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Thromb Haemost. 2010 Aug;104(2):366-75. doi: 10.1160/TH09-09-0672. Epub 2010 Jun 29.

Thrombogenesis with continuous blood flow in the inferior vena cava. A novel mouse model.

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Department of Surgery, Section of Vascular Surgery, University of Michigan, Ann Arbor, Michigan 48109-0654, USA.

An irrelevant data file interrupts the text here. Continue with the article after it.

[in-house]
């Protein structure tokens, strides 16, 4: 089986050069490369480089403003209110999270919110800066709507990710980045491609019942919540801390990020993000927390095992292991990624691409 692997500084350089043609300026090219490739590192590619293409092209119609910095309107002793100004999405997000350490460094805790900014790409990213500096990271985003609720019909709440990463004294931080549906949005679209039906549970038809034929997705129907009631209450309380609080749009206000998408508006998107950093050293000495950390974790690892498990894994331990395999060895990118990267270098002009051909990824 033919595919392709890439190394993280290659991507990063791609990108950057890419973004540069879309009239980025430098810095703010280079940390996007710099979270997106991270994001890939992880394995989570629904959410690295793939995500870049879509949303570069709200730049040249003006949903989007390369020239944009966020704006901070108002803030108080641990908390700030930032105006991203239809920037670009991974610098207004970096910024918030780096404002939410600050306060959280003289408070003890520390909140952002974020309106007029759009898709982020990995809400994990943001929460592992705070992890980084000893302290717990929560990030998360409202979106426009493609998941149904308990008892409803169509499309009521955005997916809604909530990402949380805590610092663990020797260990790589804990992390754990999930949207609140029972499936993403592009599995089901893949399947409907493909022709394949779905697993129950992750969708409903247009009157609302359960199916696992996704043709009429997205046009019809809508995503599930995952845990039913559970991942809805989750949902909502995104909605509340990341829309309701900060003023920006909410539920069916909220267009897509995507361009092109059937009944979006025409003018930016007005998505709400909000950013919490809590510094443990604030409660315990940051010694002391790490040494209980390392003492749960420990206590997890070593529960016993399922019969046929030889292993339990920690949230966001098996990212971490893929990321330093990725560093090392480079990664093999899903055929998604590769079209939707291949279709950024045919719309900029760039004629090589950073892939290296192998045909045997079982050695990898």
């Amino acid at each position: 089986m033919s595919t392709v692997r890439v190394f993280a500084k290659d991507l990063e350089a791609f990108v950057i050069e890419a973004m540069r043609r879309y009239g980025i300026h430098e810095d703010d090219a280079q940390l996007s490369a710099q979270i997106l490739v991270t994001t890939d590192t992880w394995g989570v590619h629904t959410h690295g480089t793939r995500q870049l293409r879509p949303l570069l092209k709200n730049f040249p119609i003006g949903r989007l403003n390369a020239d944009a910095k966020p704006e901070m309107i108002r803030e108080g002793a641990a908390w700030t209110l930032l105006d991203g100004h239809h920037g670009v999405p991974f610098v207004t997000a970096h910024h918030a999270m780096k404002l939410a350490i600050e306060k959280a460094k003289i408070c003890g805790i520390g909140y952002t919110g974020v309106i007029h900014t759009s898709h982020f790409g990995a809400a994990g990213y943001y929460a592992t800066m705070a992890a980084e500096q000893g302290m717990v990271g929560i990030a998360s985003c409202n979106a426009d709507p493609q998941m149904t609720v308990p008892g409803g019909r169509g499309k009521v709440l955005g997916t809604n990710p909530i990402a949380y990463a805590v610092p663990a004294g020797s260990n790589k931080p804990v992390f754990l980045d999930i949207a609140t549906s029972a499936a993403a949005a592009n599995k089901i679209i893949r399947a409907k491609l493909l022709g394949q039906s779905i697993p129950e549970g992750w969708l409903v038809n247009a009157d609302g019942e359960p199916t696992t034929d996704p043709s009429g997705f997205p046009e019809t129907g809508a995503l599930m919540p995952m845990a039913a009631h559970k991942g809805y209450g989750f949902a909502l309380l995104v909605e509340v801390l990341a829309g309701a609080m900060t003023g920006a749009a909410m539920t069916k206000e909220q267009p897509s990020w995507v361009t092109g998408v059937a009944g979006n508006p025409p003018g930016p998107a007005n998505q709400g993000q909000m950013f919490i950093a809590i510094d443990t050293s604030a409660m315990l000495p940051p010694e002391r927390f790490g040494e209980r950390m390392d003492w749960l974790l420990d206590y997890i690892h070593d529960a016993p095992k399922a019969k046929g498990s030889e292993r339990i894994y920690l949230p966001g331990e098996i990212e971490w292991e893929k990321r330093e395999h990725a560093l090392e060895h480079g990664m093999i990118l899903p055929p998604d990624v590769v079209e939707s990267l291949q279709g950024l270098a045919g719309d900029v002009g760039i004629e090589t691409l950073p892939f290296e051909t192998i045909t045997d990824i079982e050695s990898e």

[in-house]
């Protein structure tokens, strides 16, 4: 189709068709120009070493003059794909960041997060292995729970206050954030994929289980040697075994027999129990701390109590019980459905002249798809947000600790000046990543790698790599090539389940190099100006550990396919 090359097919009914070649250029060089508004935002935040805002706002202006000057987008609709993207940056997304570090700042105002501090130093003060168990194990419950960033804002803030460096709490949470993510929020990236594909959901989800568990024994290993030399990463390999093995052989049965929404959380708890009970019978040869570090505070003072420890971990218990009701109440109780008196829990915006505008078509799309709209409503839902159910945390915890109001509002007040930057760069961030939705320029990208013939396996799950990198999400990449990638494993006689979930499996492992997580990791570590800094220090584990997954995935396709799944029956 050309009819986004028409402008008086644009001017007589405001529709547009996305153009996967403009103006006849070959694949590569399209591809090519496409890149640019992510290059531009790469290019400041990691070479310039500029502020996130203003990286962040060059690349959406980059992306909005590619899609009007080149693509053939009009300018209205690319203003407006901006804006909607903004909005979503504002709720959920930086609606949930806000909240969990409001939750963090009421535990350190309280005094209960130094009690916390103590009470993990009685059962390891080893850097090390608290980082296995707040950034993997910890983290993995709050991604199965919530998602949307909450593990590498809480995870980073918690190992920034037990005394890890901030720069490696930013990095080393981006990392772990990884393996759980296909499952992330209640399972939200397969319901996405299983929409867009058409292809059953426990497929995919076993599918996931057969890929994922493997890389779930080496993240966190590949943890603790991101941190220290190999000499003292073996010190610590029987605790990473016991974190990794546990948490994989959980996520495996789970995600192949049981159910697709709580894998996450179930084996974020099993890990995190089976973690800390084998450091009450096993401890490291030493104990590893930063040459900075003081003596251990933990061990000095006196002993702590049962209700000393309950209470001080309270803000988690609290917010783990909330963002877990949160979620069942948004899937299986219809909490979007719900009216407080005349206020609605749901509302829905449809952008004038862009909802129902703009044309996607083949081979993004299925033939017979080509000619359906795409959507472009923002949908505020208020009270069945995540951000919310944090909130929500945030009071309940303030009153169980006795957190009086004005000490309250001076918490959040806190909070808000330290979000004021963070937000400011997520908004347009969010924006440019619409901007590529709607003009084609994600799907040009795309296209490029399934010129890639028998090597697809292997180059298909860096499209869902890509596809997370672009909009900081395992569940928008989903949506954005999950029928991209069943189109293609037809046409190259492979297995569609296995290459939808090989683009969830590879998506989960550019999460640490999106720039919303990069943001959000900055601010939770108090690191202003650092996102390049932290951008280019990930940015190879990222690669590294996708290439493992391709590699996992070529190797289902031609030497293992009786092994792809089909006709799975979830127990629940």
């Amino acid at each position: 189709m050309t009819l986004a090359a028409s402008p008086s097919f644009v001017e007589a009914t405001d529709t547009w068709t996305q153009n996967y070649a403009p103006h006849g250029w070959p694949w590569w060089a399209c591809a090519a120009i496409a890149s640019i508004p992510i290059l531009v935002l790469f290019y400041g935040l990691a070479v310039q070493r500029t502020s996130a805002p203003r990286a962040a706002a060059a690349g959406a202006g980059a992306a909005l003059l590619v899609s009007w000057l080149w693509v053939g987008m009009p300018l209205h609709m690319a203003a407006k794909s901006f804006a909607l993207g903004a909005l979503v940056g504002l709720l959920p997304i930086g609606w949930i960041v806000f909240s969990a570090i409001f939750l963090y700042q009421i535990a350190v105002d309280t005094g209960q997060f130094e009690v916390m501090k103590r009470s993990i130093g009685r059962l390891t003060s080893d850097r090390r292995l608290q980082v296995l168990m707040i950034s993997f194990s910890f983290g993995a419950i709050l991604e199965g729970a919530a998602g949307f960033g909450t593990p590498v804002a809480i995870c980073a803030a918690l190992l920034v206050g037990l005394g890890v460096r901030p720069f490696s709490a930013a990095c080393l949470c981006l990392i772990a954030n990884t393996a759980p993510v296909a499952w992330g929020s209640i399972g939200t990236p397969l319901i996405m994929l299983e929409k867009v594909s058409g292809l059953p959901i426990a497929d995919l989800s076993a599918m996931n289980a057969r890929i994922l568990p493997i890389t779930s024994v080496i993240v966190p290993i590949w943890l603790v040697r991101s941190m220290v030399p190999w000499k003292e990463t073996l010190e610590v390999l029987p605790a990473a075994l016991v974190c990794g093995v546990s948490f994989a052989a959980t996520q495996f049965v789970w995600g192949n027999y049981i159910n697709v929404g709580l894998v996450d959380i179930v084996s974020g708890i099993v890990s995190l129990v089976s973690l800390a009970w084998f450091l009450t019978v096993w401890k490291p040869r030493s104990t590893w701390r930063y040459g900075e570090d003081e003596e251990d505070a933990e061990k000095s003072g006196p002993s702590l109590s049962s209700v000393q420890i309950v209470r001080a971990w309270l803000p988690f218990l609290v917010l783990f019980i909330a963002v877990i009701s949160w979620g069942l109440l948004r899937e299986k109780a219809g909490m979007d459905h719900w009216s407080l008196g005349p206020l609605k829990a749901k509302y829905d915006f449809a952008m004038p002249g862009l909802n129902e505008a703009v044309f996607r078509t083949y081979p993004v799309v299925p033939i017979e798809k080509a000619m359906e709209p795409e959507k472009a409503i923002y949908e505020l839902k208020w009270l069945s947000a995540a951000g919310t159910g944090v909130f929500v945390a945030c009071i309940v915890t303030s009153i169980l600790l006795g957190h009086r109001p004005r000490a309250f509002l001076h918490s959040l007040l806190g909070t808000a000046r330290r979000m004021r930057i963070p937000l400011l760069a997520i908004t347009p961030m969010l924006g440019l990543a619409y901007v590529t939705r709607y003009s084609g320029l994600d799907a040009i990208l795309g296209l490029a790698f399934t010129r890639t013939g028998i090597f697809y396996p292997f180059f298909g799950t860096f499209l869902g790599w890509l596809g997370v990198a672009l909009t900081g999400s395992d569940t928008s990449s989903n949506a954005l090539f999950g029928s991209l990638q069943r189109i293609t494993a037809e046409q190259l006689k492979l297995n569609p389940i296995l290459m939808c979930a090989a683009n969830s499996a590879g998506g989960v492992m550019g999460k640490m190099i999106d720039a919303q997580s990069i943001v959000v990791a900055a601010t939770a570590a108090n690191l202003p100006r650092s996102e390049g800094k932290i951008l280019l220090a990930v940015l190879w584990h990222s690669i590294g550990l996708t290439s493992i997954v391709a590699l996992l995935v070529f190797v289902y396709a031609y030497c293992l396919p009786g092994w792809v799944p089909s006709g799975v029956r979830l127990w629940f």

Several rodent models have been used to study deep venous thrombosis (DVT). However, a model that generates consistent venous thrombi in the presence of continuous blood flow, to evaluate therapeutic agents for DVT, is not available. Mice used in the present study were wild-type C57BL/6 (WT), plasminogen activator inhibitor-1 (PAI-1) knock out (KO) and Delta Cytoplasmic Tail (DCT). An electrolytic inferior vena cava (IVC) model (EIM) was used. A 25G stainless-steel needle, attached to a silver coated copper wire electrode (anode), was inserted into the exposed caudal IVC. Another electrode (cathode) was placed subcutaneously. A current of 250 muAmps over 15 minutes was applied. Ultrasound imaging was used to demonstrate the presence of IVC blood flow. Analyses included measurement of plasma soluble P-selectin (sP-Sel), thrombus weight (TW), vein wall morphometrics, P-selectin and Von Willebrand factor (vWF) staining, transmission electron microscopy (TEM), scanning electron microscopy (SEM); and the effect of enoxaparin on TW was evaluated. A current of 250 muAmps over 15 minutes consistently promoted thrombus formation in the IVC. Plasma sP-Sel was decreased in PAI-1 KO and increased in DCT vs. WT (WT/PAI-1: p=0.003, WT/DCT: p=0.0002). Endothelial activation was demonstrated by SEM, TEM, P-selectin and vWF immunohistochemistry and confirmed by inflammatory cell counts. Ultrasound imaging demonstrated thrombus formation in the presence of blood flow. Enoxaparin significantly reduced the thrombus size by 61% in this model. This EIM closely mimics clinical venous disease and can be used to study endothelial cell activation, leukocyte migration, thrombogenesis and therapeutic applications in the presence of blood flow.

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